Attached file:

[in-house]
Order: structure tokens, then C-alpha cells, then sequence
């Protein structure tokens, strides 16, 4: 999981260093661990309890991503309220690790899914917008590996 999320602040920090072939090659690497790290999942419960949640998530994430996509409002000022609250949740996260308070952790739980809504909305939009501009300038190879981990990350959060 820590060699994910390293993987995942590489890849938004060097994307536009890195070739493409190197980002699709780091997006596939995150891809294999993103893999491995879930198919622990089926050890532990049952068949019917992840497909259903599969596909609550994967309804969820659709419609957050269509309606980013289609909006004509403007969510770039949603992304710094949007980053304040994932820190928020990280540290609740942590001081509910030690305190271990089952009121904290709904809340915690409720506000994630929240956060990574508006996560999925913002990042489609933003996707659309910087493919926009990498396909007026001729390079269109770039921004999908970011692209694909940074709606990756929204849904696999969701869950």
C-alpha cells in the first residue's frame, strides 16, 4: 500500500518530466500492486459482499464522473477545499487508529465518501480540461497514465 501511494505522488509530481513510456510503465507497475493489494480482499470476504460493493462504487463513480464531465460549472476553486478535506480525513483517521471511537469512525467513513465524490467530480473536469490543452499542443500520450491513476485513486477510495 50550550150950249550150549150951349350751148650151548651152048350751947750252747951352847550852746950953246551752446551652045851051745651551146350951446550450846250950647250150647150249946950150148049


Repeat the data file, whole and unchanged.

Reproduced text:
[in-house]
Order: structure tokens, then C-alpha cells, then sequence
């Protein structure tokens, strides 16, 4: 999981260093661990309890991503309220690790899914917008590996 999320602040920090072939090659690497790290999942419960949640998530994430996509409002000022609250949740996260308070952790739980809504909305939009501009300038190879981990990350959060 820590060699994910390293993987995942590489890849938004060097994307536009890195070739493409190197980002699709780091997006596939995150891809294999993103893999491995879930198919622990089926050890532990049952068949019917992840497909259903599969596909609550994967309804969820659709419609957050269509309606980013289609909006004509403007969510770039949603992304710094949007980053304040994932820190928020990280540290609740942590001081509910030690305190271990089952009121904290709904809340915690409720506000994630929240956060990574508006996560999925913002990042489609933003996707659309910087493919926009990498396909007026001729390079269109770039921004999908970011692209694909940074709606990756929204849904696999969701869950």
C-alpha cells in the first residue's frame, strides 16, 4: 500500500518530466500492486459482499464522473477545499487508529465518501480540461497514465 501511494505522488509530481513510456510503465507497475493489494480482499470476504460493493462504487463513480464531465460549472476553486478535506480525513483517521471511537469512525467513513465524490467530480473536469490543452499542443500520450491513476485513486477510495 50550550150950249550150549150951349350751148650151548651152048350751947750252747951352847550852746950953246551752446551652045851051745651551146350951446550450846250950647250150647150249946950150148049